>> Monday, July 23, 2007
I'm very excited about the official release Frog Feast CD-i is given at the Classic Gaming Expo in Las Vegas. This brand new CD-i game will launch 28th of July 2007, and above you can see the official CD-i cover. Since the existence of Interactive Dreams, we haven't been able to announce a single new CD-i game so this is all very exciting. I hope this motivates Charles and more people to develop more games on our beloved system. All important release info included. The CD-i version is an exclusive release and much more than just a conversion of the SNES version, read on why!
Oldergames (publisher): "Just in time for the 2007 Classic Gaming Expo, OlderGames is pleased to announce the commercial release of 'FROG FEAST' for the Philips CD-i. The initial run will be limited to 50 numbered copies and made available at the Classic Gaming Expo on July 28th... This product will debut and be exclusive to the show. Remaining stock will be made available the first week of August when the company returns from the show. 'Frog Feast' marks the tenth product to be announced by the leading retro-publishing company to debut at the tenth anniversary of the Classic Gaming Expo. The product will retail for $25 at the event and is available in a limited edition quantity of 50 numbered pieces. This is the latest offering of master programmer Charles Doty: FROG FEAST. This game, a tribute to the classic FROG BOG, was developed entirely from the ground up with a focus on fun, replay value, and a true love for making a great game. Control one or two frogs as you jump above the lillypads and entangle as many flies as you can using your amphibious tongue. The game is played in rounds after which your score is calculated. Whomever has caught more flies is the winner!"
The cover is labeled "DEMO/50". It says 'demo' instead of the number the published artwork will be numbered from: 01 / 50 all the way to 50 / 50. It is the complete game. Remaining copies "which I'm sure there will be" will be available on our website when we return the first week of August. Make no mistake: Frog Feast is done, and 100% complete and functional.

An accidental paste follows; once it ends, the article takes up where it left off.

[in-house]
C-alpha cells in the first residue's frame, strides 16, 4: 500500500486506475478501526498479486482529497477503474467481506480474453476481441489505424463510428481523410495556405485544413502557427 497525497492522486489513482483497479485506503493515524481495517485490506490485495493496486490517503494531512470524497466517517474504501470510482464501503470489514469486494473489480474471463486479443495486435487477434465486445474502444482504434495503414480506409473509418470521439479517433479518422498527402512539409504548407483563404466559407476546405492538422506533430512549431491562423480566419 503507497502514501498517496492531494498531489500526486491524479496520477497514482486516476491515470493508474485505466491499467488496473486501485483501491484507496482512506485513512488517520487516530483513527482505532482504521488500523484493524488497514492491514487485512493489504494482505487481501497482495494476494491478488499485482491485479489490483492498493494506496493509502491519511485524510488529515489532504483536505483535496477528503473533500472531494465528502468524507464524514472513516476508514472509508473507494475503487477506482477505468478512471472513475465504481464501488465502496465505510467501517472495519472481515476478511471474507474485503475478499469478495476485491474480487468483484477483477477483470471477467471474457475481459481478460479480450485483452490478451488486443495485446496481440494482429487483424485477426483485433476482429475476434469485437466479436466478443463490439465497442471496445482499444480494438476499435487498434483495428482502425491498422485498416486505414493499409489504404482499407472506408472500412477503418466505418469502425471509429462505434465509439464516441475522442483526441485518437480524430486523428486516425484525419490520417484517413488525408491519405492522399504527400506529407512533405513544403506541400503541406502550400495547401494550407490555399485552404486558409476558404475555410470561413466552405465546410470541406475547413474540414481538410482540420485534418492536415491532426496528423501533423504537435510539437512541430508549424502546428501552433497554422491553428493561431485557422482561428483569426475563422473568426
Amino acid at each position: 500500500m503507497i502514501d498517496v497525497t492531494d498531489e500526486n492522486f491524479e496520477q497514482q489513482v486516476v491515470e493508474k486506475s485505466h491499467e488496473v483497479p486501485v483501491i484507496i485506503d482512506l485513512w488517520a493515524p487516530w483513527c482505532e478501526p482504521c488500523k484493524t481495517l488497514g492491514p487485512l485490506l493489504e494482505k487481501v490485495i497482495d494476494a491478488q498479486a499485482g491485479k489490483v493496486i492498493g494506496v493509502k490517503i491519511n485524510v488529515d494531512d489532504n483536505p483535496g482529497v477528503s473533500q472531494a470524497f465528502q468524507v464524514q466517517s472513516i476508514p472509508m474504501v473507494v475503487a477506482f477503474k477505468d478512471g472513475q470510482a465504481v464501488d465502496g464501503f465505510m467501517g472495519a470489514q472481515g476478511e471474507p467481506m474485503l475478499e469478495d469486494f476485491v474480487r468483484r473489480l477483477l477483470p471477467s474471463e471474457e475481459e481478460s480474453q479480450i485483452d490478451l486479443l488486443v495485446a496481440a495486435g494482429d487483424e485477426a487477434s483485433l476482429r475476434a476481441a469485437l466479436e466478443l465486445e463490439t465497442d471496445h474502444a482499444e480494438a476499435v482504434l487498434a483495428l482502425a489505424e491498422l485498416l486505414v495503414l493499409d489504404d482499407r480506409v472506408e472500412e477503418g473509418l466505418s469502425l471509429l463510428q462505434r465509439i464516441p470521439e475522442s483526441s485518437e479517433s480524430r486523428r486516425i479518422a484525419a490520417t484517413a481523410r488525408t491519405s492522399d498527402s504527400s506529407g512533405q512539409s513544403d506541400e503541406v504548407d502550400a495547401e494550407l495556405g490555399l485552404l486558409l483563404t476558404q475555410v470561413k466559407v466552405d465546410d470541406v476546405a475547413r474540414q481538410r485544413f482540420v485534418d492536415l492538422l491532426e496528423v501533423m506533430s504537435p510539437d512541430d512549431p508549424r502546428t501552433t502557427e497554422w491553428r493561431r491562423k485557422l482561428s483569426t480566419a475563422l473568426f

rastersoft (producer): "Frog Feast has been released, check the OlderGames website for more information. Thanks to all who helped test out Frog Feast for the CD-I, your efforts have helped to ensure the product should run on any CD-I player. Special thanks to: Devin, for keeping the hope of a Frog Feast for the CD-I alive. Your posts have helped motivate me to finish it. Special thanks to Omegalfa, your coverage of this game has helped push this game to completion. And, a special thanks to Bas. Thanks for the blog entries. It has helped inspire me to complete Frog Feast for the CD-I. Seeing the excitement for the project has helped out a lot."
Exclusive CD-i specific features are included like the exit feature, the pause feature, a better artificial intelligence of the fly bots, and last but not least: a credits screen! Charles: "I had never really thought about it before. There wasn't as much of a community involvement with any other release. It should be fun to add in." Personally I think this is an exzcellent addition to make the game much more complete. The last remaining bugs were typical for CD-i development caused by incompatibility issues between the variety of players. Charles: "Most of the time is now being spent fixing the remaining issues with Frog Feast, and implementing a few optimizations. I did get multi-player support working. My to-do list is currently down to:
1. Add Sound and Music.
2. Add an 'Exit' option and a credits screen.